The way things work around here, I guess it's an "it figures" situation that the site has been up three and a half years before I've gotten around to reviewing the novels of perhaps SF's most universally acknowledged grand master. Well, I'm finally tackling Heinlein — most of whose work I haven't read since l-o-n-g ago in high school — and it's appropriate that I start with Starship Troopers, a book that continues to resonate and influence to this day, and one whose popularity and luster hasn't been dimmed despite decades of imitations and a dippy movie. A spate of recent military SF novels that have proudly used Troopers as a template has made it appropriate for me to re-read this book after a gap of — good lord (choke) — 25 years.
Well, I still like it. Over the years the book has earned the appellation "controversial" for its politics, which are, to put it charitably, often appalling. But what makes Starship Troopers such an important book is its pioneering approach to dramatizing military themes in an SF context. I wasn't around at the time, but unless I miss my guess, Troopers was the first SF novel in which military life was depicted in a manner believable to readers who had actually served. If, like me, you haven't read the novel in decades, or if you've only experienced the cinematic Starship Troopers, you might be surprised by the fact the book contains only two brief battle scenes. Mostly, the narrative — the first-person account of infantryman Johnnie Rico — deals with Johnnie's coming-of-age experiences as a soldier, dressed up in often exhaustively detailed accounts of military maneuvers, logistics, policies and chain of command. We also get those political lectures. More on that in a minute.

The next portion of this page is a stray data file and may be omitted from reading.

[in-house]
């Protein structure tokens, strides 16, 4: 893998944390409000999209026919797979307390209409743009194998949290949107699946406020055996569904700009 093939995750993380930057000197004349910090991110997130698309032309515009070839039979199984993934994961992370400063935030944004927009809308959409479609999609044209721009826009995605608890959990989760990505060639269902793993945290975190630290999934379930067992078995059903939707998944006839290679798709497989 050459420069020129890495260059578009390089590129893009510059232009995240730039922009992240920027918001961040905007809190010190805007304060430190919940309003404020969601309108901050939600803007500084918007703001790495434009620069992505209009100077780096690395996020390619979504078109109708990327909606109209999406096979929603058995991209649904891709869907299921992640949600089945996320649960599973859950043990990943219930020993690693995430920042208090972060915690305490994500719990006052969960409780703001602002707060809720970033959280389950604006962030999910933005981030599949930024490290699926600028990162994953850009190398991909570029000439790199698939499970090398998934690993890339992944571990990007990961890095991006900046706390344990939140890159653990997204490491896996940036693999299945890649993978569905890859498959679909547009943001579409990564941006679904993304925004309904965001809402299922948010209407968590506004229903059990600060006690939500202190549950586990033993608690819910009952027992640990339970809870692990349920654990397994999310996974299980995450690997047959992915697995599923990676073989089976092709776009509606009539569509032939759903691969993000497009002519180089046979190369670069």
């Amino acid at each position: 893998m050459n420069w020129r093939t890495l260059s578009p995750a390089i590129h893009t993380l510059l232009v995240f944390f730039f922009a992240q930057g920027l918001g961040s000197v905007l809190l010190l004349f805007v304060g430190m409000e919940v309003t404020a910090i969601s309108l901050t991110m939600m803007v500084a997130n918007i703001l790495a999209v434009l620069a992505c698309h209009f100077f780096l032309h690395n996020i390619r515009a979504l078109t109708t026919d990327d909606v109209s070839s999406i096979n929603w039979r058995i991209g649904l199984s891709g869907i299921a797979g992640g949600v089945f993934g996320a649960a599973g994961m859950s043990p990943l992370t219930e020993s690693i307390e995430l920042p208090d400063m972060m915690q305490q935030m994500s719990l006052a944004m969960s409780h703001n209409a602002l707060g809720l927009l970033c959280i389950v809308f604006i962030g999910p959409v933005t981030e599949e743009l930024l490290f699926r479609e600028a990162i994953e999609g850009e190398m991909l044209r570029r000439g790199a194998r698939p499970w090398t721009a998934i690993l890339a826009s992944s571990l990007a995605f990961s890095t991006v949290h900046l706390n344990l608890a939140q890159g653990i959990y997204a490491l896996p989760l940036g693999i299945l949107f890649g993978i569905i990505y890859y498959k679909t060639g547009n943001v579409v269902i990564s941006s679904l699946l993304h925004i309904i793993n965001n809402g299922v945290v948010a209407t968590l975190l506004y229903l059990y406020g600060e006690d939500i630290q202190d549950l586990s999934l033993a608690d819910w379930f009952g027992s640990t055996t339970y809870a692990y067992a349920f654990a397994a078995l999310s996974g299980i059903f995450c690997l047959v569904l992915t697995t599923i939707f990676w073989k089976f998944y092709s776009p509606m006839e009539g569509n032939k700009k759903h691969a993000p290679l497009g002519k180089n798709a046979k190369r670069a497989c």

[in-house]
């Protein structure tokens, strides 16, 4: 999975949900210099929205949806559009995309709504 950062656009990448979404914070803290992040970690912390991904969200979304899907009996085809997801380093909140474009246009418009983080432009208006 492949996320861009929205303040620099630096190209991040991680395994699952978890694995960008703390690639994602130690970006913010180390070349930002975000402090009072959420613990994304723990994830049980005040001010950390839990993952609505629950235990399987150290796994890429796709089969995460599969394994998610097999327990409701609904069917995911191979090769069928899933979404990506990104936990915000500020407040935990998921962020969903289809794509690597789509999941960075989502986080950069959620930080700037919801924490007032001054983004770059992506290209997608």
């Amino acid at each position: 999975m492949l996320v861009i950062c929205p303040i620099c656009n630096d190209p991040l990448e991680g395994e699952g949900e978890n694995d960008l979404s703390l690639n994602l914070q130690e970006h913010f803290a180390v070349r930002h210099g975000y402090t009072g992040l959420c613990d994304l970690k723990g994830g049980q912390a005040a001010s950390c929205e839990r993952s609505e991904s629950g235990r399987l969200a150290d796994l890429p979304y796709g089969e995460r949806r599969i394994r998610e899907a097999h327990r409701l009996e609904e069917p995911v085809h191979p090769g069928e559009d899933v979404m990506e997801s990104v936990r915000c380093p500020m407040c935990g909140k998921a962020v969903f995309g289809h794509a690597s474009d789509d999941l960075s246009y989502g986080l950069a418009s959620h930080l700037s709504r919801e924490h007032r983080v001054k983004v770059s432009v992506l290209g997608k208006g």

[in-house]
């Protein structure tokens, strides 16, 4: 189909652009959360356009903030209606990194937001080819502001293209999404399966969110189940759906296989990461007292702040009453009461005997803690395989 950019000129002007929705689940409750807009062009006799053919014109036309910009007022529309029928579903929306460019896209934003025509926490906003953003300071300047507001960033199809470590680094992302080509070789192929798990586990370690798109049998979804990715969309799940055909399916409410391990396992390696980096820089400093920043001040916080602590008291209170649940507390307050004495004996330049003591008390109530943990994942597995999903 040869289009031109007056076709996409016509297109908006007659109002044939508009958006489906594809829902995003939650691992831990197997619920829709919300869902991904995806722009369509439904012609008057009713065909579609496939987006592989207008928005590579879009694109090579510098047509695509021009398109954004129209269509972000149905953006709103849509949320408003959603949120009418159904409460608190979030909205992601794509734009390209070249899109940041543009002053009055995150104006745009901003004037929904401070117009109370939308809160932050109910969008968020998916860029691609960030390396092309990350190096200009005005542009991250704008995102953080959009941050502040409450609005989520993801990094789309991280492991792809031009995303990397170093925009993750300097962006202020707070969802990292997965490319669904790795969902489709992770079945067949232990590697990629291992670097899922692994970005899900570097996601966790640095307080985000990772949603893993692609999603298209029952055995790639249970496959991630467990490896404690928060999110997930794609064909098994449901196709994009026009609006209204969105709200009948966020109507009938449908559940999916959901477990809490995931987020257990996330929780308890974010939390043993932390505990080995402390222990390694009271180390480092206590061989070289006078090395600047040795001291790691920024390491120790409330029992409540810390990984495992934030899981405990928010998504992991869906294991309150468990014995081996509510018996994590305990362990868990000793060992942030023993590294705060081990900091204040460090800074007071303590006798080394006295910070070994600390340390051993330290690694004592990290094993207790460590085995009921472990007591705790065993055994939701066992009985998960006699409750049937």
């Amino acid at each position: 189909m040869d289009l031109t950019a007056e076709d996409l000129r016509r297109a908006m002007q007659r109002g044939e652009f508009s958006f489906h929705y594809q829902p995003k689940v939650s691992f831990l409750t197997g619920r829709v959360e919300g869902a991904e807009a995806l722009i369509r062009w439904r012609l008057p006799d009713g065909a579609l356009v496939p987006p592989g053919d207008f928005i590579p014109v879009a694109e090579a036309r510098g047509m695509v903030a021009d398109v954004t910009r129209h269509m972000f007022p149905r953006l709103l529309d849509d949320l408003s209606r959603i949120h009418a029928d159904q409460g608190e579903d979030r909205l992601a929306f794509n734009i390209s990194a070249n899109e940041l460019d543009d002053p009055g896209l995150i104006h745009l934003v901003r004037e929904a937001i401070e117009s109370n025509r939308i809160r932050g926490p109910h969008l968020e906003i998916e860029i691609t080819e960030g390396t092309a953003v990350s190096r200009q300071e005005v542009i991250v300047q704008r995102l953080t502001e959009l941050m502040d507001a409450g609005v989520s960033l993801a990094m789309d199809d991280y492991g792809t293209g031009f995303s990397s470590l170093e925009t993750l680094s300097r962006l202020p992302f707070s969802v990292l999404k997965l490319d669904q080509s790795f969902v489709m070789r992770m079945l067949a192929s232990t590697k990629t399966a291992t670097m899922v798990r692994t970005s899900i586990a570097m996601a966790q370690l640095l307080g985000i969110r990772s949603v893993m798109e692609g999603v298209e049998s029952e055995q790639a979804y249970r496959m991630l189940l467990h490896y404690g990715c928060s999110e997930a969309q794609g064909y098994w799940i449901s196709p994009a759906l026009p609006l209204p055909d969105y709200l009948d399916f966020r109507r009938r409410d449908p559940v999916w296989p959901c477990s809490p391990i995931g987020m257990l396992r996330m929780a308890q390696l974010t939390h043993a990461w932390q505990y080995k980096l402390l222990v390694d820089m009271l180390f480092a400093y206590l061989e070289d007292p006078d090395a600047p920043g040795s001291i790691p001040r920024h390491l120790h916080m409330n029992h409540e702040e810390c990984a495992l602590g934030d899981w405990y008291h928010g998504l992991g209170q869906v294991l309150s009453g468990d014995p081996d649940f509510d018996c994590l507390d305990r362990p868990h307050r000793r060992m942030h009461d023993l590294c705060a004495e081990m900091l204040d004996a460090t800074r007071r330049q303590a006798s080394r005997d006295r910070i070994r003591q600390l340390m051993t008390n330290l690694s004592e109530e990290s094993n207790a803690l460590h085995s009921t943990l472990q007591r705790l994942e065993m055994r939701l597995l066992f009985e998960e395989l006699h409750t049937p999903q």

As a fast-paced piece of action storytelling, Starship Troopers mostly races along at a speed entirely accessible to modern readers. I did find some of the passages dealing with such minutiae as the path of promotion to be slow going, more interesting perhaps to real military buffs than civilians. Still, I never cease to be pleasantly surprised by how much old-school SF (I'm talking 1950 on, mainly, as the real pulp-era Golden Age stories are mainly curios today), at least that which isn't too obviously dated, holds up. The best early work of Asimov, Heinlein, Clarke, et al, remains classically ageless and perennially influential. It explains why, to this day, you'll read Troopers-inspired military SF whose storytelling isn't too far removed from what Heinlein was doing nearly half a century ago. Sometimes this will be to the newer book's detriment, but sometimes — as in the work of John Scalzi — Heinlein's influence provides a launching padfor fresher ideas.
The story is simplicity itself. Johnnie Rico, desperate to escape the controlling temperament of his wealthy father, enlists in the Mobile Infantry. He Becomes a Man following rigorous training — involving way-cool powered armor, a concept you can still see influencing such things as the video game Halo — and is then put to the test when humanity goes to war with a race of vicious giant alien insects. (You want to know where the line "Is this another bug hunt?" in Aliens came from?) Leadership, courage under fire, bonds of brotherhood, all the things that are today clichés of the war story are given a good workout here. But, as always when dealing with older fiction, perspective is important. This was all gloriously new to SF in 1959. The humanity Heinlein bestowed upon characters, the gritty realism of their conflicts, in what had largely been Flash Gordon territory up to that point was a significant step in science fiction's maturation.